WEEKS v. STATEAnnotate this Case
WEEKS v. STATE
1987 OK CR 251
745 P.2d 1194
Case Number: F-86-468
Oklahoma Court of Criminal Appeals
An appeal from the District Court, Rogers County; Byron Ed Williams, District Judge.
Jimmy Robert Weeks, appellant, was charged, tried and convicted in the District Court of Rogers County of Lewd Molestation, After Former Conviction of a Felony and was sentenced to thirty (30) years imprisonment. From this judgment and sentence, he appeals.
Gloyd L. McCoy, Asst. Appellate Public Defender, Norman, for appellant.
Michael C. Turpen, Atty. Gen., Tomilou Gentry Liddell, Asst. Atty. Gen., Oklahoma City, for appellee.
[745 P.2d 1195]
¶1 The appellant, Jimmy Robert Weeks, was charged, tried and convicted in the District Court of Rogers County of Lewd Molestation, After Former Conviction of a Felony and was sentenced to thirty (30) years imprisonment. From this judgment and sentence, he appeals.
¶2 On September 9, 1985, the appellant was living at the home of B.M. in Claremore, Oklahoma. While B.M. and her family were in another room, the appellant was alone with B.M.'s five-year old son, R.M., in R.M.'s room. When B.M. entered her son's bedroom, she observed R.M. with his pants and underwear pulled down below his knees. She then saw the appellant's shadow as he left the room and subsequently followed him to the other bedroom, where she observed the appellant leaning against the wall trying to fasten his pants. B.M.'s oldest son, C.L., then entered the room and also observed the appellant trying to fasten his pants. He then turned the appellant around and observed that the appellant's belt and pant's button were undone. Subsequently, B.M. saw a neighbor and asked him to call the police. Terry Gene Monroe, II, a Rogers County child welfare worker, interviewed R.M. after the incident. In that interview, R.M. said that the appellant unfastened and pulled down R.M.'s pants and underwear and placed his hands and mouth on R.M.'s penis, and that the appellant left the room to fasten his pants when his mom came into the room.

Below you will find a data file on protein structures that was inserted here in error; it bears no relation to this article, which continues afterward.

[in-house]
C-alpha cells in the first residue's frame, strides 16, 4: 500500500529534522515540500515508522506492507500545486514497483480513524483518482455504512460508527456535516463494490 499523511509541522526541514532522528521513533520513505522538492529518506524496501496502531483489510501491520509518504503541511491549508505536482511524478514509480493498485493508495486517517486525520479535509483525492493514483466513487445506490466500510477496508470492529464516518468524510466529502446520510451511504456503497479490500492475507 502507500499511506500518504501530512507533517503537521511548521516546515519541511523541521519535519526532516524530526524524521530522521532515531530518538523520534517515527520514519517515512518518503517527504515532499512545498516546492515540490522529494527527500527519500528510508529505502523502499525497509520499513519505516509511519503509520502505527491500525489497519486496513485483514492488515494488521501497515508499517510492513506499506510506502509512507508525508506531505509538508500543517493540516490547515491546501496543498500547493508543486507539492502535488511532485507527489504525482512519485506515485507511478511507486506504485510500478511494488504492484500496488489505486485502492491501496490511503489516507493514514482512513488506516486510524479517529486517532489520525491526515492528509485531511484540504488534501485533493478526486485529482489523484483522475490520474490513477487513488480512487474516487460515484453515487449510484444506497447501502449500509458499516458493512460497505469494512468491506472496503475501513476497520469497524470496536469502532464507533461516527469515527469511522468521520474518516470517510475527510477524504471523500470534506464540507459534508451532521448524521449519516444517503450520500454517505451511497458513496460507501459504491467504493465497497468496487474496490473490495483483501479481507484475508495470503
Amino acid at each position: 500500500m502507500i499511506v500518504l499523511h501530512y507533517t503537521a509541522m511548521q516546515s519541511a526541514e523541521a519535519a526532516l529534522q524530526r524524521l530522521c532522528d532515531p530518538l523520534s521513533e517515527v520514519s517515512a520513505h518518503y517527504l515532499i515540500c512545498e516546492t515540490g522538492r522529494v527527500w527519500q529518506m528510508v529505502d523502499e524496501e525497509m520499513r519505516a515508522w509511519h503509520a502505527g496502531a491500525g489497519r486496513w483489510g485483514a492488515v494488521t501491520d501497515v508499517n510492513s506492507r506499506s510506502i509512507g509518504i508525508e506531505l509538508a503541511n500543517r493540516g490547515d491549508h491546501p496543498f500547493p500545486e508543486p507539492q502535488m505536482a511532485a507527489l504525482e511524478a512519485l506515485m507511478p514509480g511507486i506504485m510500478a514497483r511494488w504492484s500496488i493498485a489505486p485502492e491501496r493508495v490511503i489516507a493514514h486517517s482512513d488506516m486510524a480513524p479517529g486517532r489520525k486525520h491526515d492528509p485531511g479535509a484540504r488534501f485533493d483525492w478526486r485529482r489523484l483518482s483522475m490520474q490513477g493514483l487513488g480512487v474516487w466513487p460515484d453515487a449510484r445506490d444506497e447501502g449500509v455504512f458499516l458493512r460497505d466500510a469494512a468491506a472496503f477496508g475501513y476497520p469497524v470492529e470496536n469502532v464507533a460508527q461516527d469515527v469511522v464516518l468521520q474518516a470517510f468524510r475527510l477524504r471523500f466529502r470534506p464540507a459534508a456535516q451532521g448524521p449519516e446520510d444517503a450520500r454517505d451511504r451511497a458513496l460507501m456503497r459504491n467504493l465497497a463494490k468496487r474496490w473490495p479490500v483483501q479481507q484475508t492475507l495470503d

¶3 In his first assignment of error, the appellant contends that improper prosecutorial comments denied him a fair trial. The disputed comments related to societal alarm, eliciting sympathy of the jury, and the appellant's previous sentence. All of the alleged improper comments were waived for failure to object except for the comment on appellant's prior sentence. Myers v. State, 623 P.2d 1035 (Okl.Cr. 1981). When the prosecutor commented on appellant's prior sentence, which appellant alleges was a comment on the pardon and parole system, trial counsel objected, and the trial court sustained the objection and admonished the jury. The court's admonition to the jury not to consider the prosecutor's remarks usually cures an error unless it is of such a nature after considering the evidence that the error appears to have determined the verdict. Kitchens v. State, 513 P.2d 1300 (Okl.Cr. 1973). Considering the strong evidence of guilt and the court's admonition to disregard the comment, we find that any error is harmless as it did not prejudice the jury nor influence their verdict. This assignment of error is without merit.
¶4 Secondly, the appellant contends that the State's witnesses violated the rule of sequestration when C.L. and his brother, R.M., spoke in the hall during the trial. At the outset, we note that it is not error alone that requires the reversal of a judgment and conviction, but error plus injury, and the burden is on the appellant to establish the fact that he was prejudiced in his substantial rights by the commission of error. Thompson v. State, 519 P.2d 538 (Okl.Cr. 1974). The only information relayed from R.M. to C.L. was that R.M. told the trial court about C.L. having been in jail. This fact was revealed on direct examination, which would only have the effect of lowering the credibility of C.L.'s testimony. No information concerning the facts relevant to the appellant's case was conveyed. Moreover, the facts of C.L.'s testimony had already been presented before the jury by R.M., B.M. and Terry Monroe, the child welfare worker who interviewed R.M. after the incident. The result of this conversation was harmless and does not mandate reversal. Hence, we find no error.